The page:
8048a56:   c9                      leave  
 8048a57:   c3                      ret    

The only difference here (except the values) is the fact that I use a 'char' (1 byte) instead of an integer. If we then look at the assembly code, this pushes the stack pointer for only 8 bytes. That's a difference of 16 bytes from the previous example. As an out-and-out C++ person, have I no clue what's going on. I would really appreciate if someone could enlighten me on the subject!

NOTE: The reason why I'm posting here instead of reading an ASM book, is because I need to use assembly for this one function. So I don't want to read a whole book for 40 lines of code...

EDIT: I also do not care for platform-dependency, I only care about Linux 32bit :)

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Why don't you just use libffi? –  David Heffernan May 5 '12 at 17:01
@DavidHeffernan that's no fun :) –  Seth Carnegie May 5 '12 at 17:03
@Elliott why don't you use a debugger and see what the stack frame looks like inside TheTest and see what the extra space is used for? –  Seth Carnegie May 5 '12 at 17:05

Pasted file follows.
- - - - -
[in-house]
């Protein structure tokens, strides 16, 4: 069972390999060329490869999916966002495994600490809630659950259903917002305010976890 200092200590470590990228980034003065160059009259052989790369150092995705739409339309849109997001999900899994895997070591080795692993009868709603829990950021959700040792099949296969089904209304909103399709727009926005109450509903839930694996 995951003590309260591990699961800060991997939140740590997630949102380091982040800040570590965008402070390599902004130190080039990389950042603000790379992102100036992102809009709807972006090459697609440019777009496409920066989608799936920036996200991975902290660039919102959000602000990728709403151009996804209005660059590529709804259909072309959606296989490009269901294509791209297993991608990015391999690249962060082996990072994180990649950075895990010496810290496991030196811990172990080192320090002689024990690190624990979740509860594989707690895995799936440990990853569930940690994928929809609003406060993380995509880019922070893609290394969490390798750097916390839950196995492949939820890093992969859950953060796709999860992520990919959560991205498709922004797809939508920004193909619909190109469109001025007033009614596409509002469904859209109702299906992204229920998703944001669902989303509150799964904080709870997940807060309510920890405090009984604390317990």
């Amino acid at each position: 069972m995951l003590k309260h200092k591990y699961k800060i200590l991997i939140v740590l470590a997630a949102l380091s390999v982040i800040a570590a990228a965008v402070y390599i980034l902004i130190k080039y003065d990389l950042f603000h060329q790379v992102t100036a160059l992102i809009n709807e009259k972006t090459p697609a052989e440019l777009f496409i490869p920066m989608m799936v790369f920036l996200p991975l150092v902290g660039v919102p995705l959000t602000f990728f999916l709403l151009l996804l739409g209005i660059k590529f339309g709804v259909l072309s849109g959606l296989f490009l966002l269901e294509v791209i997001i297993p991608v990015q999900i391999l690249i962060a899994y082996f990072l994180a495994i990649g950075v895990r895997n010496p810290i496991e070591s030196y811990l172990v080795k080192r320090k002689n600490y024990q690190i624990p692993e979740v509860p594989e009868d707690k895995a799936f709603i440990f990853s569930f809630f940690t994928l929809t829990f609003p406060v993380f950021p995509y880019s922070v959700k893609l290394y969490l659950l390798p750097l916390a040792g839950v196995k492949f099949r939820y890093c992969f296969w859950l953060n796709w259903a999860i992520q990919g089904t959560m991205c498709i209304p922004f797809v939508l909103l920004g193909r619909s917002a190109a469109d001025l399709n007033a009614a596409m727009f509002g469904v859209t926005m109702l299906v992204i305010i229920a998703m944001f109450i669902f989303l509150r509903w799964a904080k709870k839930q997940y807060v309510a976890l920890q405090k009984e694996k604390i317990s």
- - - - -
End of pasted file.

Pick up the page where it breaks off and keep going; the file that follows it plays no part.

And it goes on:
@SethCarnegie True enough, but Elliott may be looking for a quick solution rather than fun –  David Heffernan May 5 '12 at 17:06
@DavidHeffernan no, I mean no fun for us –  Seth Carnegie May 5 '12 at 17:06

4 Answers 4

up vote 2 down vote accepted

The stack frame created in TheTest holds both local (automatic) variables and arguments to functions, such as MyTest and NewTest, called by TheTest. The frame is pushed and popped by TheTest, so as long as it is big enough to hold the arguments to the functions it calls, the size doesn't matter much.

The compiler output you are seeing is the result of several passes of the compiler. Each pass may perform transformations and optimizations that reduce the frame size required; I suspect at some early state the compiler needed 24 bytes of frame, and never reduced it even though the code was optimized.

The ABI of the compiler on your platform will establish some rules about stack alignment that you must follow, so frame sizes are rounded up to meet these requirements.

These functions use the frame pointer %ebp% though this is not a win in code size or performance; this may aid debugging, though.

share|improve this answer